Observe the steps for the expression "the number of in the bucket plus 5 more apples":

- >The number of apples is unknown.
- Choose a = the number of apples.
- The number of apples plus 5 more:
*a* + 5.

Thus, the statement can be represented by the expression

*a* + 5.

Observe the steps for the equation "twice the number of miles I ran is equal to 12":

Separate the quantities into "twice the number of miles I ran" and "12".

The left-hand side of the equation:

- The number of miles I ran is unknown.
- Choose m = the number of miles I ran
- Twice the number of miles I ran: 2
*m*

The right-hand side of the equation:

- There are no unknowns.
- Since there are no unknowns, there are no variables.
- The only "operation" is the number 12.

Thus, the statement can be represented by the equation

2*m* = 12.

Here is an example of a word statement with more than one unknown--this translates into an expression with more than one variable:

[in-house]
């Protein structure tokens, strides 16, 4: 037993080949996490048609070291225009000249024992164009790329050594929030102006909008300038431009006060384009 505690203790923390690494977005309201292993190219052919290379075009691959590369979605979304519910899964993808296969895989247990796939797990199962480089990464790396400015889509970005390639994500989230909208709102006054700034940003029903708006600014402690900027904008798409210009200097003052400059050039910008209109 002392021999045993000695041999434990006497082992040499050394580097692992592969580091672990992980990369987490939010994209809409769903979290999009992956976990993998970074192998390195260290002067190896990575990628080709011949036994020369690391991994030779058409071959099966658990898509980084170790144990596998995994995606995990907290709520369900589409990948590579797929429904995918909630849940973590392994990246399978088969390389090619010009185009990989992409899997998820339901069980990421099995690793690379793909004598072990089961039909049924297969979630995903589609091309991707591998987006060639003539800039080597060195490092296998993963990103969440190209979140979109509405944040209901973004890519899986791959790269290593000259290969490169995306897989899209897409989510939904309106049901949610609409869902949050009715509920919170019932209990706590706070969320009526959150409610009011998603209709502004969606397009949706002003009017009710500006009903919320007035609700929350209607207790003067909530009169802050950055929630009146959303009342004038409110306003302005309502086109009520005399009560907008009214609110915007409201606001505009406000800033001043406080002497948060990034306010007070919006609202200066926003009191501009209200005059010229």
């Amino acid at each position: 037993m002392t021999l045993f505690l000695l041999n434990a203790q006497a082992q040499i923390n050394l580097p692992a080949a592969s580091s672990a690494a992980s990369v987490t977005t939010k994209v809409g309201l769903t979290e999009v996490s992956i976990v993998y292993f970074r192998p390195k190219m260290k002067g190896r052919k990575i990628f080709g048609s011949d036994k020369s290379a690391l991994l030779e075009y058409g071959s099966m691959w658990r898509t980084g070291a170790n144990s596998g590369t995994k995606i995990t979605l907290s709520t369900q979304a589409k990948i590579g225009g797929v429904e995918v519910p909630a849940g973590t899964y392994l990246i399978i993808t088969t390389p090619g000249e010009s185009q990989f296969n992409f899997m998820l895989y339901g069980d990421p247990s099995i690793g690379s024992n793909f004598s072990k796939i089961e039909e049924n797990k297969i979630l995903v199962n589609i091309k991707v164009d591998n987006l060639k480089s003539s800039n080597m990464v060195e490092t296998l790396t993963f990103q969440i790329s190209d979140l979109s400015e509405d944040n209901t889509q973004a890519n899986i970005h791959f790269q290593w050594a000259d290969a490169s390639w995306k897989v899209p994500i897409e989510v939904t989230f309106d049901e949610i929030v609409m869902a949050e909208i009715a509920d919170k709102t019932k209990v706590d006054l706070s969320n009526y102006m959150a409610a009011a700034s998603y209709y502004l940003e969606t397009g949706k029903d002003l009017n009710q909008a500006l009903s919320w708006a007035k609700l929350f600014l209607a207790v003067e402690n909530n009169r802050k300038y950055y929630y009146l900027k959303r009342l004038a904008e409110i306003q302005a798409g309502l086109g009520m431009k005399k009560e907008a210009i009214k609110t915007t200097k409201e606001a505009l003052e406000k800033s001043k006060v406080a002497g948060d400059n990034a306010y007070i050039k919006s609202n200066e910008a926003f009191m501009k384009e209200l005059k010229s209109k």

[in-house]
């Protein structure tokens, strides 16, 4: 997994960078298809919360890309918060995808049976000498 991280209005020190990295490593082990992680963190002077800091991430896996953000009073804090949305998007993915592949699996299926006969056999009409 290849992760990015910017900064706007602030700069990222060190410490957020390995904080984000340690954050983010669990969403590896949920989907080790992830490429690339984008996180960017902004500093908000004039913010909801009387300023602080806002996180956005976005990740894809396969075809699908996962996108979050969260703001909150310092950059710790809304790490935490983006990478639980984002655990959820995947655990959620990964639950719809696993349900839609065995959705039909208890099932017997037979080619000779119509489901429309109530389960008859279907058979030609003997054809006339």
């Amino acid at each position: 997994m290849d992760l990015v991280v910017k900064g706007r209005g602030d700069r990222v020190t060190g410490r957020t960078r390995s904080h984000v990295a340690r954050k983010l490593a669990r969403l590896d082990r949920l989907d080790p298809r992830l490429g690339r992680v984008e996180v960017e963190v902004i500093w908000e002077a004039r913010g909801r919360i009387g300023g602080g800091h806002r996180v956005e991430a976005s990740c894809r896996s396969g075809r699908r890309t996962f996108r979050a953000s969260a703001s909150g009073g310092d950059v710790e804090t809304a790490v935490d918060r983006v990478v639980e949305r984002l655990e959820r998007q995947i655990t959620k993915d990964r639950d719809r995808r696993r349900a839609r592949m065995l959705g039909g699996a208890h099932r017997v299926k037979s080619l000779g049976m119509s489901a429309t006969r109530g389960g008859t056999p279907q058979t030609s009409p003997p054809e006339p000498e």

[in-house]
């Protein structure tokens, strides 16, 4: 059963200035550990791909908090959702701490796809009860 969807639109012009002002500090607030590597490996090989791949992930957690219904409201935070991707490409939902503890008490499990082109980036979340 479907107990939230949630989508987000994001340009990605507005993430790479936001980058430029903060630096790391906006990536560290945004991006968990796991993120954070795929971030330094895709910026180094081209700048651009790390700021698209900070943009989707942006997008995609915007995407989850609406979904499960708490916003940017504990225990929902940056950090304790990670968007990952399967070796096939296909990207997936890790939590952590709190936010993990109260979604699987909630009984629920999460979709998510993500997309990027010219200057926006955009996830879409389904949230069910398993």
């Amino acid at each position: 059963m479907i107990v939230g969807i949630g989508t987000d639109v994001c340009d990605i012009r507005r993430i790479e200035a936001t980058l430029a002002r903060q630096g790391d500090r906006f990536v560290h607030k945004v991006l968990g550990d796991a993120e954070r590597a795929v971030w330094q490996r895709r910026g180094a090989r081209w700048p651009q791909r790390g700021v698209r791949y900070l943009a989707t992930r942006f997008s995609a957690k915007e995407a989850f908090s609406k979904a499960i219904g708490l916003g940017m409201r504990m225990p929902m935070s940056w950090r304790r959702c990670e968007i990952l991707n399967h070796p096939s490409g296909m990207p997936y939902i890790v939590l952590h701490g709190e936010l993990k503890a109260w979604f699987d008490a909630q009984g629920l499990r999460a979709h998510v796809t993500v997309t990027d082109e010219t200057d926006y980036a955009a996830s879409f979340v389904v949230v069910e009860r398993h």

"The height of the rectangle plus the width of the rectangle, all doubled."

- The height of the rectangle and the width of the rectangle are unknown.
- Choose h = height of rectangle and w = width of rectangle.
- The height of the rectangle plus the width of the rectangle, all doubled: (h + w) x 2--we can also write this as 2(
*h* + *w*)

Thus, the statement can be represented by the expression

2(*h* + *w*).

Here is an example of a word statement that translates into an equation with variables on both sides:

"Dan's height minus 1 foot, all multiplied by 2, is equal to Heather's height plus Dan's height."

Separate the quantities into "Dan's height minus 1 foot, all multiplied by 2" and "Heather's height plus Dan's height."

The left-hand side of the equation:

- Dan's height is unknown.
- Choose d = Dan's height in feet
- Dan's height minus 1 foot, all multiplied by 2: 2(
*d* - 1)

The right-hand side of the equation:

- Heather's height and Dan's height are unknown.
- Choose h = Heather's height in feet. We have already chosen d = Dan's height in feet
- Heather's height plus Dan's height:
*h* + *d*

Thus, the statement can be represented by the equation

2(*d* - 1) = *h* + *d*.

As we saw in step two of the previous problem, if we choose a variable to represent an unknown quantity on one side of an equation, we must use the same variable to represent the same quantity on the other side.